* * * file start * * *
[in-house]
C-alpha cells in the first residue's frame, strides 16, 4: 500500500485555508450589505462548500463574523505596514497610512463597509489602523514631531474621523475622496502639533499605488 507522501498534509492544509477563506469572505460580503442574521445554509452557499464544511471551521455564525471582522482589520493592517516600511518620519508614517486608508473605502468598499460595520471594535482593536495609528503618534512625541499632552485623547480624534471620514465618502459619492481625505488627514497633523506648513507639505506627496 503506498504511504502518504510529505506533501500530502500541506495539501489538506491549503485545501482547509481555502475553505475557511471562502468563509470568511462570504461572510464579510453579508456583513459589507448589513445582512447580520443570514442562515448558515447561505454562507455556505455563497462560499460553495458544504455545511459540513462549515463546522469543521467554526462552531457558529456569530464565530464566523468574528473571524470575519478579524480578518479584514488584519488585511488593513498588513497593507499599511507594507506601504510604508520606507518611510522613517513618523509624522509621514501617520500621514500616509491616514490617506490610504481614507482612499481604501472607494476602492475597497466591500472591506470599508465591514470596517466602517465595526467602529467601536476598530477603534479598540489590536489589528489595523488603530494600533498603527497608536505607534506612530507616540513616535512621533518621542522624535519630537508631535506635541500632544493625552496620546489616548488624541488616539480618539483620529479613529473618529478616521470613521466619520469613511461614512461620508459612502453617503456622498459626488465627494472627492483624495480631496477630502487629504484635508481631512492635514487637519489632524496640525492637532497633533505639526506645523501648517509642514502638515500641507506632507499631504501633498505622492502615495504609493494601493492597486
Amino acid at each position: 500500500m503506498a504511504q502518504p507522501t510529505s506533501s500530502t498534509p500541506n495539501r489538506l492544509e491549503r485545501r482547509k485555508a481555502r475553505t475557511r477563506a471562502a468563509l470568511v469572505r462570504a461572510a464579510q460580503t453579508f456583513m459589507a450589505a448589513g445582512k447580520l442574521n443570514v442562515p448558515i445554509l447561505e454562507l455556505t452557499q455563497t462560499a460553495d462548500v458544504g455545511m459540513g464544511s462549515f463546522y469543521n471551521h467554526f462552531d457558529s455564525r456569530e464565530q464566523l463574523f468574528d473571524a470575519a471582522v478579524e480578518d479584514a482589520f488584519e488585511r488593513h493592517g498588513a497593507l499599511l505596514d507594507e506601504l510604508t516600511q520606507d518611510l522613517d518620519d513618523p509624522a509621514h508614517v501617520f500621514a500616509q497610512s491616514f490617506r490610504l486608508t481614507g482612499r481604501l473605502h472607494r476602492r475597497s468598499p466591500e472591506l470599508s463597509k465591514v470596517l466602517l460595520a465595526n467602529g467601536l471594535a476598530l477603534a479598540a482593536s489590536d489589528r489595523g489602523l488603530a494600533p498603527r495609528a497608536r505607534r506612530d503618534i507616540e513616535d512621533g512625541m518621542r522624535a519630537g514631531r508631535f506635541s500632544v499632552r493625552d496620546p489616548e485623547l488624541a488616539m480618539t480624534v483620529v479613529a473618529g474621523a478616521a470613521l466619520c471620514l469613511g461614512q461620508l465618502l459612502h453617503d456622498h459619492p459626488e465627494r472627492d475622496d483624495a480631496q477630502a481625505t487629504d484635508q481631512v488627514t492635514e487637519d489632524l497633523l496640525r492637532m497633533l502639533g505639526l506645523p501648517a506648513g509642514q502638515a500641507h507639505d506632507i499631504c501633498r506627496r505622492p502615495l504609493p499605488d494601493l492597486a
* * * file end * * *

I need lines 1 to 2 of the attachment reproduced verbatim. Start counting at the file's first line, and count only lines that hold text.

[in-house]
C-alpha cells in the first residue's frame, strides 16, 4: 500500500485555508450589505462548500463574523505596514497610512463597509489602523514631531474621523475622496502639533499605488 507522501498534509492544509477563506469572505460580503442574521445554509452557499464544511471551521455564525471582522482589520493592517516600511518620519508614517486608508473605502468598499460595520471594535482593536495609528503618534512625541499632552485623547480624534471620514465618502459619492481625505488627514497633523506648513507639505506627496 503506498504511504502518504510529505506533501500530502500541506495539501489538506491549503485545501482547509481555502475553505475557511471562502468563509470568511462570504461572510464579510453579508456583513459589507448589513445582512447580520443570514442562515448558515447561505454562507455556505455563497462560499460553495458544504455545511459540513462549515463546522469543521467554526462552531457558529456569530464565530464566523468574528473571524470575519478579524480578518479584514488584519488585511488593513498588513497593507499599511507594507506601504510604508520606507518611510522613517513618523509624522509621514501617520500621514500616509491616514490617506490610504481614507482612499481604501472607494476602492475597497466591500472591506470599508465591514470596517466602517465595526467602529467601536476598530477603534479598540489590536489589528489595523488603530494600533498603527497608536505607534506612530507616540513616535512621533518621542522624535519630537508631535506635541500632544493625552496620546489616548488624541488616539480618539483620529479613529473618529478616521470613521466619520469613511461614512461620508459612502453617503456622498459626488465627494472627492483624495480631496477630502487629504484635508481631512492635514487637519489632524496640525492637532497633533505639526506645523501648517509642514502638515500641507506632507499631504501633498505622492502615495504609493494601493492597486